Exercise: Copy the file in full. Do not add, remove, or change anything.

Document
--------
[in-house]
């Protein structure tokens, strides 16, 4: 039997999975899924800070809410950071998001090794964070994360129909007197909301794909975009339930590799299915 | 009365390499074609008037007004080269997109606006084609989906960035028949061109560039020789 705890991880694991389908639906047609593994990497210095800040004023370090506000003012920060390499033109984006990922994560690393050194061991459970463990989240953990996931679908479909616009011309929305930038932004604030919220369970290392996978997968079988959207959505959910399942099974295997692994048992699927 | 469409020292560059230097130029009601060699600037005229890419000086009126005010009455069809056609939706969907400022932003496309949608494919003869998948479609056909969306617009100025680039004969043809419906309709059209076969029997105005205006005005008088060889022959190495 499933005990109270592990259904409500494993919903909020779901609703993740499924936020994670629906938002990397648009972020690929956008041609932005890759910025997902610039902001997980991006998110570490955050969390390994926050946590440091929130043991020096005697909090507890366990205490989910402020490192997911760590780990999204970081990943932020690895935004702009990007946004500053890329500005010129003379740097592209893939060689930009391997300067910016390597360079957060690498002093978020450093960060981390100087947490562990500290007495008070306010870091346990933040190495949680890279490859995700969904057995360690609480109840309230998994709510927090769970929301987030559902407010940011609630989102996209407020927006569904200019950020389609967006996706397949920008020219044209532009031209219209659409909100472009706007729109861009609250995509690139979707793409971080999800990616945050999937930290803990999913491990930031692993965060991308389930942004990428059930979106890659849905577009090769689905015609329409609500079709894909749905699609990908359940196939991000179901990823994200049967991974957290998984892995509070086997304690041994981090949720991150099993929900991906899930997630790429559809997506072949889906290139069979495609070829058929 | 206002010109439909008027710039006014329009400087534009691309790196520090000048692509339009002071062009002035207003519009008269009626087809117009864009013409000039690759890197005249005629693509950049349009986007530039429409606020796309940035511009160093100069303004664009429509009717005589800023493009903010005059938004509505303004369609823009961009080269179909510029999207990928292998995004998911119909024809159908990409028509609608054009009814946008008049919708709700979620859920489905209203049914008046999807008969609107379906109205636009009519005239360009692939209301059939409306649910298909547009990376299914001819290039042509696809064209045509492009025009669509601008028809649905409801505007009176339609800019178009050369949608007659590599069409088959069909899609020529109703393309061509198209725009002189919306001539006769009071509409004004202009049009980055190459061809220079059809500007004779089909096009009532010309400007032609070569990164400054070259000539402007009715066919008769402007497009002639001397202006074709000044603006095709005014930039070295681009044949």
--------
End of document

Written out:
[in-house]
């Protein structure tokens, strides 16, 4: 039997999975899924800070809410950071998001090794964070994360129909007197909301794909975009339930590799299915 | 009365390499074609008037007004080269997109606006084609989906960035028949061109560039020789 705890991880694991389908639906047609593994990497210095800040004023370090506000003012920060390499033109984006990922994560690393050194061991459970463990989240953990996931679908479909616009011309929305930038932004604030919220369970290392996978997968079988959207959505959910399942099974295997692994048992699927 | 469409020292560059230097130029009601060699600037005229890419000086009126005010009455069809056609939706969907400022932003496309949608494919003869998948479609056909969306617009100025680039004969043809419906309709059209076969029997105005205006005005008088060889022959190495 499933005990109270592990259904409500494993919903909020779901609703993740499924936020994670629906938002990397648009972020690929956008041609932005890759910025997902610039902001997980991006998110570490955050969390390994926050946590440091929130043991020096005697909090507890366990205490989910402020490192997911760590780990999204970081990943932020690895935004702009990007946004500053890329500005010129003379740097592209893939060689930009391997300067910016390597360079957060690498002093978020450093960060981390100087947490562990500290007495008070306010870091346990933040190495949680890279490859995700969904057995360690609480109840309230998994709510927090769970929301987030559902407010940011609630989102996209407020927006569904200019950020389609967006996706397949920008020219044209532009031209219209659409909100472009706007729109861009609250995509690139979707793409971080999800990616945050999937930290803990999913491990930031692993965060991308389930942004990428059930979106890659849905577009090769689905015609329409609500079709894909749905699609990908359940196939991000179901990823994200049967991974957290998984892995509070086997304690041994981090949720991150099993929900991906899930997630790429559809997506072949889906290139069979495609070829058929 | 206002010109439909008027710039006014329009400087534009691309790196520090000048692509339009002071062009002035207003519009008269009626087809117009864009013409000039690759890197005249005629693509950049349009986007530039429409606020796309940035511009160093100069303004664009429509009717005589800023493009903010005059938004509505303004369609823009961009080269179909510029999207990928292998995004998911119909024809159908990409028509609608054009009814946008008049919708709700979620859920489905209203049914008046999807008969609107379906109205636009009519005239360009692939209301059939409306649910298909547009990376299914001819290039042509696809064209045509492009025009669509601008028809649905409801505007009176339609800019178009050369949608007659590599069409088959069909899609020529109703393309061509198209725009002189919306001539006769009071509409004004202009049009980055190459061809220079059809500007004779089909096009009532010309400007032609070569990164400054070259000539402007009715066919008769402007497009002639001397202006074709000044603006095709005014930039070295681009044949």